I’m not trying to sell you a mattress or sleep-related product (but if you’re in the market, you really should check out Purple. It’s sooo worth it!). What I really want is to highlight the power of their digital marketing. Because they’re doing pretty much everything right, and setting a good example for marketers everywhere.

Purple Communications Queen* Savannah Turk, who actually came to work at Purple from the content marketing agency that helped with their first Kickstarter back in September 2015, was kind enough to take some time and chat with me about Purple’s digital marketing efforts.

Purple: Redefining
Purple: Redefining comfort and marketing from the ground up.

Now, she heads up the communications marketing for Purple, a startup comfort product company in Utah that specializes in innovative, transformative (and addicting) furniture. The reason she left agency life?

“The brand and the personality and being able to come and do something fun was a big motivation for me to work here,” Savannah shared. “It’s not just a boring mattress company.”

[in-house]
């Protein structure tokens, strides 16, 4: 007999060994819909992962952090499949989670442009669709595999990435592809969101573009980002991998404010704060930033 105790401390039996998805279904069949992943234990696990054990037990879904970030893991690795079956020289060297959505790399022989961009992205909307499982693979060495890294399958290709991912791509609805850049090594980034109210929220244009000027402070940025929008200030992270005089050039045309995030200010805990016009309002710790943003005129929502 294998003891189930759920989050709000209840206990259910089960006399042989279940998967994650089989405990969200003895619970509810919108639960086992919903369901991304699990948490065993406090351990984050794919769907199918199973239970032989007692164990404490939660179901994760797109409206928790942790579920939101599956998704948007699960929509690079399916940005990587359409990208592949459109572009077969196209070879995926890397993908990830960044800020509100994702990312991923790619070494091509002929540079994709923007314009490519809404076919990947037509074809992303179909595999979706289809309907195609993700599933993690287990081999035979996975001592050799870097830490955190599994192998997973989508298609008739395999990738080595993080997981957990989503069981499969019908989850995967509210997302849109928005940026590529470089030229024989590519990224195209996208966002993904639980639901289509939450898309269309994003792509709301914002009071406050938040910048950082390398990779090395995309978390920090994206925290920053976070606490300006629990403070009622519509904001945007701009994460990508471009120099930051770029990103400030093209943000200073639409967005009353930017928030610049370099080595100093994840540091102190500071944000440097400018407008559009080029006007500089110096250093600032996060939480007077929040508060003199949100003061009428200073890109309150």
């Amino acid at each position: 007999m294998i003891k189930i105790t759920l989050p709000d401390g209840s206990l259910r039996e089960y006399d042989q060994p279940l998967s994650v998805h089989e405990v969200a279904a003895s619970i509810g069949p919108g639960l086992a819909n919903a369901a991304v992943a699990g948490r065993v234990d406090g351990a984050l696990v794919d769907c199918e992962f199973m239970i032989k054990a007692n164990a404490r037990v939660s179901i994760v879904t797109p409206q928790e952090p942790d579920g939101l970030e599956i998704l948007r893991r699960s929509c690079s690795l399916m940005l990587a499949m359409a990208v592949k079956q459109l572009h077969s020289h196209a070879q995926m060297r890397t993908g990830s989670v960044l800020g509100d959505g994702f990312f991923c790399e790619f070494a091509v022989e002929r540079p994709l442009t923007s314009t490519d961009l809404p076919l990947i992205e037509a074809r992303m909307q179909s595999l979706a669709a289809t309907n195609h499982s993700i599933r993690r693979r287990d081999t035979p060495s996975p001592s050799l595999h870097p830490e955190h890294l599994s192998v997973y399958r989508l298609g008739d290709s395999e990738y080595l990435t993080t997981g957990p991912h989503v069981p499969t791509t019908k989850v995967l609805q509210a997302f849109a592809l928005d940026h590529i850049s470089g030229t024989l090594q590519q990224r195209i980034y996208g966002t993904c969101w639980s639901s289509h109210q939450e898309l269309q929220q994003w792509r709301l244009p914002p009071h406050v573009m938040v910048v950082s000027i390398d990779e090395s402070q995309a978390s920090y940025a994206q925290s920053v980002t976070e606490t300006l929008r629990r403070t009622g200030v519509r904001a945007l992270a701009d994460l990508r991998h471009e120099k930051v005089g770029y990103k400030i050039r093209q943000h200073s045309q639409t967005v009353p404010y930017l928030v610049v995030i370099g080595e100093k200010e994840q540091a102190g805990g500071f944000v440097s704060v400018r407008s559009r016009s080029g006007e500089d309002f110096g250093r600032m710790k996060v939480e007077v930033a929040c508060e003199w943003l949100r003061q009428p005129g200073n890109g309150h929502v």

*Yes. That’s her actual title. At Purple, you get to choose your own. I think it’s just right.

A unique way to stand out from the crowd

Purple got its start with a Kickstarter campaign to launch their innovative, futuristic mattress design in September 2015. When they launched, one of the founders’ daughters was tasked with developing the brand messaging for the campaign.

“She’s in her 20s and fun and quirky and hilarious,” Savannah explained about the woman who inspired Purple’s off-beat, humor-driven content. “She just put a lot of her personality into it and it took off. It really resonated with people in the Kickstarter and so we just ran with it.”

And it worked. They’ve developed a very strong, hard-to-ignore brand that sets them apart from the other out-of-the-box mattress companies such as isense that have been popping up, and the company has only continued to grow.

Marketing should make you fall in love with a brand